In January, Paul introduced S. 222, the Obamacare Replacement Act, which would repeal Obamacare and balance the budget by 2024. In this legislation, Paul calls for fundamental reforms of Medicare and Medicaid, significantly reducing the cost of these entitlement programs.  There is no question such reforms are essential to address the current federal fiscal crisis. The Congressional Budget Office (CBO) estimates rising health care costs are the single most important cause of the projected increase in deficits and debt in coming decades.

Unfortunately, the prospects for passage of the health care reforms proposed by Paul are not good. The universal support of Senate Concurrent Resolution 3, with Paul the lone dissenter, suggests legislators are not willing to enact the fundamental reforms in Medicare and Medicaid required to balance the budget.

Nor should we look to Trump for leadership on this issue. He has made it clear entitlement reform is not on his agenda, stating, “A balanced budget is fine, but sometimes you have to fuel the well in order to really get the economy going.” Paul Krugman and the Neo-Keynesians must be screaming bloody murder over Trump’s theft of their mantra.

For those of us expecting more from the 115th Congress, passage of Senate Concurrent Resolution 3 is a bitter pill to swallow. As I argued in “Capitulation before the first shots are fired,” published February 2, Republicans in Congress have chosen a budget process likely to result in deficits and debt. This is a familiar story that we have witnessed for decades. For example, in 2016, Republicans in the House drafted a concurrent resolution calling for significant reductions in federal spending, which they said would help balance the budget, over the next decade. But later in the year, they approved budgets calling for significant increases in spending.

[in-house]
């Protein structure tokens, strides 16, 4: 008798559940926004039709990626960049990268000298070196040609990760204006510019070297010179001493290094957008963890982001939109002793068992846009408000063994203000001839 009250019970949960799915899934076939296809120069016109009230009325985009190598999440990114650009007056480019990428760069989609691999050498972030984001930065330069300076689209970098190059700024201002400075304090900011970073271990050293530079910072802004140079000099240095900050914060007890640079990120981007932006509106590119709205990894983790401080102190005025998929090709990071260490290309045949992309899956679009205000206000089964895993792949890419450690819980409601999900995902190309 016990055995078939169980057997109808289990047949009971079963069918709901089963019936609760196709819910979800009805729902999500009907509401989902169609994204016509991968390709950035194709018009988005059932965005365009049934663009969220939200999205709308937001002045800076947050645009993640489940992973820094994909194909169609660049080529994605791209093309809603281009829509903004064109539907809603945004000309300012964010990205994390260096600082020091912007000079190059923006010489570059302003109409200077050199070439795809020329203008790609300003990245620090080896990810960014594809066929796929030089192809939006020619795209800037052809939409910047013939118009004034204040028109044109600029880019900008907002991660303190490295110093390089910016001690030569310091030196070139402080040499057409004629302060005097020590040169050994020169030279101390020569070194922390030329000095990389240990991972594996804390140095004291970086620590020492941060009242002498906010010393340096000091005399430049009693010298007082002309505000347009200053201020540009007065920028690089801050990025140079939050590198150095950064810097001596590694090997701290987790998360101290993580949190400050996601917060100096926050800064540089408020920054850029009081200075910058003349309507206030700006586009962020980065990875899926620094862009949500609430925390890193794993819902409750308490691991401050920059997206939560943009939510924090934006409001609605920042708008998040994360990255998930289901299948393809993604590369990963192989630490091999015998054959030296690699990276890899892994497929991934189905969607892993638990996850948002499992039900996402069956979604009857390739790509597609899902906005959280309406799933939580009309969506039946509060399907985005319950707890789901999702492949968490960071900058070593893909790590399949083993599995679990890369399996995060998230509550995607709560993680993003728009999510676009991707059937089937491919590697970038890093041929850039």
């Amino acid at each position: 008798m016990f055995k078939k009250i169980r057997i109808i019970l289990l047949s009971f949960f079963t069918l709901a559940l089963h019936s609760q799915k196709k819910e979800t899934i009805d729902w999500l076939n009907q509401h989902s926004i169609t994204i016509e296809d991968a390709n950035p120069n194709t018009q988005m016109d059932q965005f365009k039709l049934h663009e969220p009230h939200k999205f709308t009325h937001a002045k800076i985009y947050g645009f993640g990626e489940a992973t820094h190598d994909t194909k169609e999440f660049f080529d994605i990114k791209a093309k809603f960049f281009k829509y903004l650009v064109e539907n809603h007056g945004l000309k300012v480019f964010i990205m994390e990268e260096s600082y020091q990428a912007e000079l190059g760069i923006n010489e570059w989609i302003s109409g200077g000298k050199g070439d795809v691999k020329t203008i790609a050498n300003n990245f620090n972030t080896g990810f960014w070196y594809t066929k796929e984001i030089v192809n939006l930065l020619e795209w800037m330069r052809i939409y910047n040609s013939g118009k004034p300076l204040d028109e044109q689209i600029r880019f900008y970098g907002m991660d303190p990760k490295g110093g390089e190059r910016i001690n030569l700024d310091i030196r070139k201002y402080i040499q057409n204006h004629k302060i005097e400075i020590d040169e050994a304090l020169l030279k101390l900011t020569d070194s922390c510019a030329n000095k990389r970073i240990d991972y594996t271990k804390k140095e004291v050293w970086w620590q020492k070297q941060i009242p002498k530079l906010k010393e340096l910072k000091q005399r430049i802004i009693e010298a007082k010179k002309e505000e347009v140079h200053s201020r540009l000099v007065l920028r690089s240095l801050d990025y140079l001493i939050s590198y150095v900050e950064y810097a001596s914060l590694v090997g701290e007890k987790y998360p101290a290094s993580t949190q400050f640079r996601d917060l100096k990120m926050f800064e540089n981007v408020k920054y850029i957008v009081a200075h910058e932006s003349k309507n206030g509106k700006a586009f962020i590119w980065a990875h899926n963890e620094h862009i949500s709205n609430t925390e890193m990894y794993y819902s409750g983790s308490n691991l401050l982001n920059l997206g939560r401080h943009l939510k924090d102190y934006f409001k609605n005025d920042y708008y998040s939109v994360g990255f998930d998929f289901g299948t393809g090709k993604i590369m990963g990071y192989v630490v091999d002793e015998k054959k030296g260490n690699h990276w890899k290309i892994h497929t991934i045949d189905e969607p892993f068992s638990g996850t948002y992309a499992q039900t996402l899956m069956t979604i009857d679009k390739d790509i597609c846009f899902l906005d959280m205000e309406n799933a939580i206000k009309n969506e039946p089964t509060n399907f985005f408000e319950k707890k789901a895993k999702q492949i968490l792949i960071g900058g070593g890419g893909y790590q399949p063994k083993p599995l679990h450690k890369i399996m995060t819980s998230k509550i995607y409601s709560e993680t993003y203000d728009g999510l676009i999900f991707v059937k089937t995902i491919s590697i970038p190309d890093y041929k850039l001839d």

In 2016 alone, legislators proposed 192 bills to address budget deficits and the national debt. Paul’s bill, the Cut Cap and Balance Act of 2015, was one of only a dozen of these bills to be reported out of committee, and like other similar measures, it was rejected by his fellow members of Congress on both sides of the aisle. On second thought, perhaps it is not surprising Paul was the only legislator to vote in opposition of Senate Concurrent Resolution 3; supporting a balanced budget in the face of legislative apathy is a losing proposition. 

Despite his failures to get significant reforms passed in Congress, it is Paul, not his colleagues, who is in touch with his constituents. Nationwide polls conducted on behalf of the Balanced Budget Amendment Task Force, of which I am a founding member, reveal 83 percent of citizens support a balanced budget amendment to the Constitution.

If Paul is the only legislator in the Senate willing to stand up for a balanced budget when the chips are down, perhaps it is time for citizens to look for an alternative solution to the federal fiscal crisis. Twenty-eight state legislatures have now passed resolutions proposing a balanced budget amendment to the Constitution. Only 34 states are needed to call an Article V convention, which, given the current restraints in Washington, D.C., may be a better option than waiting for Congress or the president to act.

Barry W. Poulson (think@heartland.org) is emeritus professor of economics at the University of Colorado and a founding member of the Balanced Budget Amendment Task Force.